Educational institutions remained closed for the majority of the year, with most of nationalised examinations, including the boards and higher secondary examinations changing formats to MCQs, which saw much criticism from different sectors of the population. The youth unemployment rate rose exponentially, as most of them were engaged in the informal sector, and lost their income sources with the constant fluctuations in the economy. In the third quarter of the financial year, India’s unemployment rate capped off at 9.33% in the urban sector, and the rural sector at 7.28 percent.

The impact on industries like Hospitality, Tourism, and Automobile was curious. Although expenses rose in the tourism sector, there was still a significant rise in travels among the middle class population of the country. The festival celebrations being handled with pomp meant that the events acted as both super spreaders and economic boosters, causing a spike in both the graph of the infected as well as GDP points.

The Automobile industry saw a similarly strange occurrence in its functions. While Ford decided to withdraw production from India, a huge rise happened in the electronic automobile industry. Companies like Raftar Motors raised their expenditure significantly, pledging to open multiple factory outlets throughout the nation. The production and consumption of electric motors increased, and training for maintenance and construction also rose in tandem.

At the end of 2021 the rate of vaccination in India is 44% of the population completely vaccinated, as opposed to 62% of population with partial vaccination.

Covid 19 3rd Wave (2022)

With the beginning of the new year, the Omicron variant of the virus has begun its reign. The first sets of lockdown have been started across the country, as educational institutions, which had been tentatively opened are once again being closed with the fear of infections. To top it off, despite its symptoms being mild, Omicron is a highly contagious variant.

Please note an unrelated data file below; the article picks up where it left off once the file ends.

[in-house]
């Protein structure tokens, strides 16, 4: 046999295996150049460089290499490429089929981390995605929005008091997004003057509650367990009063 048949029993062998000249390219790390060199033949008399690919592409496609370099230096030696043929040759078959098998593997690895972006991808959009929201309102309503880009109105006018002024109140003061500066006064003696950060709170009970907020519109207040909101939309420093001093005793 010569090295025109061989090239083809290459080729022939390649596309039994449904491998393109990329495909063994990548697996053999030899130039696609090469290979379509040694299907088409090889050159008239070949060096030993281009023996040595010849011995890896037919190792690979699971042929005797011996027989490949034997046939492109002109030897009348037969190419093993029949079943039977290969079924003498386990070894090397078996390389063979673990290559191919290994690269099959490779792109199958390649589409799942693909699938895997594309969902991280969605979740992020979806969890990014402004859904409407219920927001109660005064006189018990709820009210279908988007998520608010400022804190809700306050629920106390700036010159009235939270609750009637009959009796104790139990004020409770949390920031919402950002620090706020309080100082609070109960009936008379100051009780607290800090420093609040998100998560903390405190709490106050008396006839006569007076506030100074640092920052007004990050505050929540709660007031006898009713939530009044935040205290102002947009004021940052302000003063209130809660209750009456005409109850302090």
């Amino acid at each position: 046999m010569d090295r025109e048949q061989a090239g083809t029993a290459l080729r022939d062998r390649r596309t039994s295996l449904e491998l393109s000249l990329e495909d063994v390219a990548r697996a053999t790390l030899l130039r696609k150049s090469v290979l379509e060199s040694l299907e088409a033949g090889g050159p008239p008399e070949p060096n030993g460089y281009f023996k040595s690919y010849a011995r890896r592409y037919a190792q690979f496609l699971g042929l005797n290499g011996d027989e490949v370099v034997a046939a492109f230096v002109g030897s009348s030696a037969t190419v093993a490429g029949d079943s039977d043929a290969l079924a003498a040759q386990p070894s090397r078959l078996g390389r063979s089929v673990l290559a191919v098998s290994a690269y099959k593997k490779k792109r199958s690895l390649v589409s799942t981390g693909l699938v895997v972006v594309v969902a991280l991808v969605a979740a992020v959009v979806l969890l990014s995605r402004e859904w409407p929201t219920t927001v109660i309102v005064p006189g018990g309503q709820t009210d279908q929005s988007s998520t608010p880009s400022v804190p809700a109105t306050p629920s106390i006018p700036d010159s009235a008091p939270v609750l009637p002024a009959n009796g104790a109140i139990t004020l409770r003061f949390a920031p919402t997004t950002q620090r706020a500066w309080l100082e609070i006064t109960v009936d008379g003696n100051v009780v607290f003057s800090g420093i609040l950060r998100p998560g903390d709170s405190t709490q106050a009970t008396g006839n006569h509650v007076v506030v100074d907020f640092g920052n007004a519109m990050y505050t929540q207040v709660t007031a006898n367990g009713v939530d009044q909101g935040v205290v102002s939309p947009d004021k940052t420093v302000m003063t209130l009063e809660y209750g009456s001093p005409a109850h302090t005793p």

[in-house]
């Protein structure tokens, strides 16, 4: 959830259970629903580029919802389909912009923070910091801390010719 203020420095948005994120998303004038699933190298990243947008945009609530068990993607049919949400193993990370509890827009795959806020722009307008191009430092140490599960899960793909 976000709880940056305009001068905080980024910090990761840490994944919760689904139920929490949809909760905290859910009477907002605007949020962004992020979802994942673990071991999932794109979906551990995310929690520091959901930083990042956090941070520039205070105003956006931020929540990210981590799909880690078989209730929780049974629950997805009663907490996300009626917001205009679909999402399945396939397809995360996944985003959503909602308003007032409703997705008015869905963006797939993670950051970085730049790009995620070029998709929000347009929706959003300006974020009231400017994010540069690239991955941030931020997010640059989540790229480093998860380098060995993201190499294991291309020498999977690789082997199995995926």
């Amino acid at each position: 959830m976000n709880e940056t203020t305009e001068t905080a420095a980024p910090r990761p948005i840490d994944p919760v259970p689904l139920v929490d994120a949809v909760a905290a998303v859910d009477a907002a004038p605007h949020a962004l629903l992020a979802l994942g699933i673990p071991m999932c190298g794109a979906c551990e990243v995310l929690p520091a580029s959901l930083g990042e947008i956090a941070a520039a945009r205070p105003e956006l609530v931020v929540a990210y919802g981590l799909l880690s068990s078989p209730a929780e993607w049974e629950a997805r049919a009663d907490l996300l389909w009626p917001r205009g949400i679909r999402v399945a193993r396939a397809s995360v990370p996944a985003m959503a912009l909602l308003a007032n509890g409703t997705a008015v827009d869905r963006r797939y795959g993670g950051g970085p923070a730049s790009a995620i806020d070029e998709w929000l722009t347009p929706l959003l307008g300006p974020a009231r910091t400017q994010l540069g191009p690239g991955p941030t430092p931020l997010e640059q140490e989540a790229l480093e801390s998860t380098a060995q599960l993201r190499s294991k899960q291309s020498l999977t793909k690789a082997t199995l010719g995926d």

So the only thing we can do at the present moment is hold on to our hopes for a better outcome in the annual future.

The Way Forward     

Economically India has been recovering. However the growth, as given in the last few sections, has been markedly slow. Despite boosters provided by the government and deveopmental banks intermittently, the GDP has been struggling to keep its pace of increase, and the fiscal deficit has been constantly exceeding the projected limits.

In this situation the only way to work things out would be a focus on community based development. Nationwide directives would need to be bypassed for district or even block based developmental initiatives, where screening for infections would be easier. This would also allow increase in employment, as the government would need workers to carry out the screening surveys and management of newly defined structures of economy.

This ground up restructuring of the economic environment of the country would not be easy, and would require significant planning. However it might become necessary as despite the improvements in the economic sector, we are still straggling behind the pre pandemic statistics, which were themself far shorter than the aims we had set for ourselves.

So in a post pandemic world, relying on outdated methods to bring India, and the world, out of the debilitating recession it is going through would require some serious out of the box thinking. Here’s hoping that we are up to the challenge.